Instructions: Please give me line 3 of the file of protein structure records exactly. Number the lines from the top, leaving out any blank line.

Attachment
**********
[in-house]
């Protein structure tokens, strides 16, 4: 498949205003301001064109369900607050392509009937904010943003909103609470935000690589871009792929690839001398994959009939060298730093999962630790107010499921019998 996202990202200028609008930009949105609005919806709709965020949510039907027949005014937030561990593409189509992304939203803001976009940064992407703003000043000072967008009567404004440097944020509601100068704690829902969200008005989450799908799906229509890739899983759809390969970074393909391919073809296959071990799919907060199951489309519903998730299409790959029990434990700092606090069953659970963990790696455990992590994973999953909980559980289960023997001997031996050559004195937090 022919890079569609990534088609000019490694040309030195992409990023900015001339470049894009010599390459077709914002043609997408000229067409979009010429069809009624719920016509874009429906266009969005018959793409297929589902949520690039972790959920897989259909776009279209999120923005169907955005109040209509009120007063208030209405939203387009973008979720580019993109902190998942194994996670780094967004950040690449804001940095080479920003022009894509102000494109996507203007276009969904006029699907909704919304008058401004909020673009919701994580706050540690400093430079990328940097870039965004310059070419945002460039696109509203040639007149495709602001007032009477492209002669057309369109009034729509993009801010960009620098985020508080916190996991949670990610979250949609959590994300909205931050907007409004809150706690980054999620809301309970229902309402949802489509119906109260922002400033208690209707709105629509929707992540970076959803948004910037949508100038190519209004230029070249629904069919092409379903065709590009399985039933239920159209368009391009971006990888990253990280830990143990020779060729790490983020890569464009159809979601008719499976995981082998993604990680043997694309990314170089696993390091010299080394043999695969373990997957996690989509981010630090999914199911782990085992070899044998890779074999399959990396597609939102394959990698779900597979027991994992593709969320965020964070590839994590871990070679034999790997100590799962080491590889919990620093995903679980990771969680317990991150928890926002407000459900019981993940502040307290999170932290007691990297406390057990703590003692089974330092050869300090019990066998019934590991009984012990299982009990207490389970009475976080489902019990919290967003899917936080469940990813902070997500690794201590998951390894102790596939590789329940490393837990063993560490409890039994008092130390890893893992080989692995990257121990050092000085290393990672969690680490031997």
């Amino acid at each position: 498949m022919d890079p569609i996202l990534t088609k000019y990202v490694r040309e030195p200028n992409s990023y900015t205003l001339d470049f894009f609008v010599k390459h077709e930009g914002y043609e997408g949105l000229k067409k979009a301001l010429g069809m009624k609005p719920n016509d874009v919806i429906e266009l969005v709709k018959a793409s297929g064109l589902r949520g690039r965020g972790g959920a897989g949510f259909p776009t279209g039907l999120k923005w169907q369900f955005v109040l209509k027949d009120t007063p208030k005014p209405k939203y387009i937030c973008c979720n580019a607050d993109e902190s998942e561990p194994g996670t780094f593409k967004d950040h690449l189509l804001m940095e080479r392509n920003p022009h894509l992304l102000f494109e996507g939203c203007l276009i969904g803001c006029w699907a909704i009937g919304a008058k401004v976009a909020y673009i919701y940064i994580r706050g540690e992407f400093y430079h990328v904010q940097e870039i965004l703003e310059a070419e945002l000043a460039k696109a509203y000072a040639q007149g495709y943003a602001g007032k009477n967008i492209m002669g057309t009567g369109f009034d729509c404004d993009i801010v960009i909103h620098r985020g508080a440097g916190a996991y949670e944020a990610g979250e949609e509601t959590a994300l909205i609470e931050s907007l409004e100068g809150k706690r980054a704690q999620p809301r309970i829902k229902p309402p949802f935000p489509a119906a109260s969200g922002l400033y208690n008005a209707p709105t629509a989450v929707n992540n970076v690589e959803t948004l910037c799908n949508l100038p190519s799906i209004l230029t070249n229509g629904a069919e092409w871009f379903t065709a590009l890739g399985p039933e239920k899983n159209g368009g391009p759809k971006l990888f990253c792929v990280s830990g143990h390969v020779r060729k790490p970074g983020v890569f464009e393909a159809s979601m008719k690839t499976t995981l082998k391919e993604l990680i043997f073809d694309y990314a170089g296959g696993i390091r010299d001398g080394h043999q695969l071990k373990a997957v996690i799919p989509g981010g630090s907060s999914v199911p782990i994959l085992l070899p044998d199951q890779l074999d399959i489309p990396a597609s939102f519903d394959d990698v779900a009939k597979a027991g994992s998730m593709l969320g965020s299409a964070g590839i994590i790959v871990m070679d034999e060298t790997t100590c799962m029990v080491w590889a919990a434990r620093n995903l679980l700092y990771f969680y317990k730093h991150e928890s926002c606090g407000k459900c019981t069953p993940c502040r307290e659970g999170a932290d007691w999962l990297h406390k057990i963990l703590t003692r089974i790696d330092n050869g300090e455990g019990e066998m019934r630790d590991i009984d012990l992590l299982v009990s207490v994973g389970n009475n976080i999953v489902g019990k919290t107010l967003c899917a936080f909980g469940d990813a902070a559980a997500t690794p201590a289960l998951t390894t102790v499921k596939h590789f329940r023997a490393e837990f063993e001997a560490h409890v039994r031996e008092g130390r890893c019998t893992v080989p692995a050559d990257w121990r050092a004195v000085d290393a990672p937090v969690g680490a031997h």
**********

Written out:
């Amino acid at each position: 498949m022919d890079p569609i996202l990534t088609k000019y990202v490694r040309e030195p200028n992409s990023y900015t205003l001339d470049f894009f609008v010599k390459h077709e930009g914002y043609e997408g949105l000229k067409k979009a301001l010429g069809m009624k609005p719920n016509d874009v919806i429906e266009l969005v709709k018959a793409s297929g064109l589902r949520g690039r965020g972790g959920a897989g949510f259909p776009t279209g039907l999120k923005w169907q369900f955005v109040l209509k027949d009120t007063p208030k005014p209405k939203y387009i937030c973008c979720n580019a607050d993109e902190s998942e561990p194994g996670t780094f593409k967004d950040h690449l189509l804001m940095e080479r392509n920003p022009h894509l992304l102000f494109e996507g939203c203007l276009i969904g803001c006029w699907a909704i009937g919304a008058k401004v976009a909020y673009i919701y940064i994580r706050g540690e992407f400093y430079h990328v904010q940097e870039i965004l703003e310059a070419e945002l000043a460039k696109a509203y000072a040639q007149g495709y943003a602001g007032k009477n967008i492209m002669g057309t009567g369109f009034d729509c404004d993009i801010v960009i909103h620098r985020g508080a440097g916190a996991y949670e944020a990610g979250e949609e509601t959590a994300l909205i609470e931050s907007l409004e100068g809150k706690r980054a704690q999620p809301r309970i829902k229902p309402p949802f935000p489509a119906a109260s969200g922002l400033y208690n008005a209707p709105t629509a989450v929707n992540n970076v690589e959803t948004l910037c799908n949508l100038p190519s799906i209004l230029t070249n229509g629904a069919e092409w871009f379903t065709a590009l890739g399985p039933e239920k899983n159209g368009g391009p759809k971006l990888f990253c792929v990280s830990g143990h390969v020779r060729k790490p970074g983020v890569f464009e393909a159809s979601m008719k690839t499976t995981l082998k391919e993604l990680i043997f073809d694309y990314a170089g296959g696993i390091r010299d001398g080394h043999q695969l071990k373990a997957v996690i799919p989509g981010g630090s907060s999914v199911p782990i994959l085992l070899p044998d199951q890779l074999d399959i489309p990396a597609s939102f519903d394959d990698v779900a009939k597979a027991g994992s998730m593709l969320g965020s299409a964070g590839i994590i790959v871990m070679d034999e060298t790997t100590c799962m029990v080491w590889a919990a434990r620093n995903l679980l700092y990771f969680y317990k730093h991150e928890s926002c606090g407000k459900c019981t069953p993940c502040r307290e659970g999170a932290d007691w999962l990297h406390k057990i963990l703590t003692r089974i790696d330092n050869g300090e455990g019990e066998m019934r630790d590991i009984d012990l992590l299982v009990s207490v994973g389970n009475n976080i999953v489902g019990k919290t107010l967003c899917a936080f909980g469940d990813a902070a559980a997500t690794p201590a289960l998951t390894t102790v499921k596939h590789f329940r023997a490393e837990f063993e001997a560490h409890v039994r031996e008092g130390r890893c019998t893992v080989p692995a050559d990257w121990r050092a004195v000085d290393a990672p937090v969690g680490a031997h």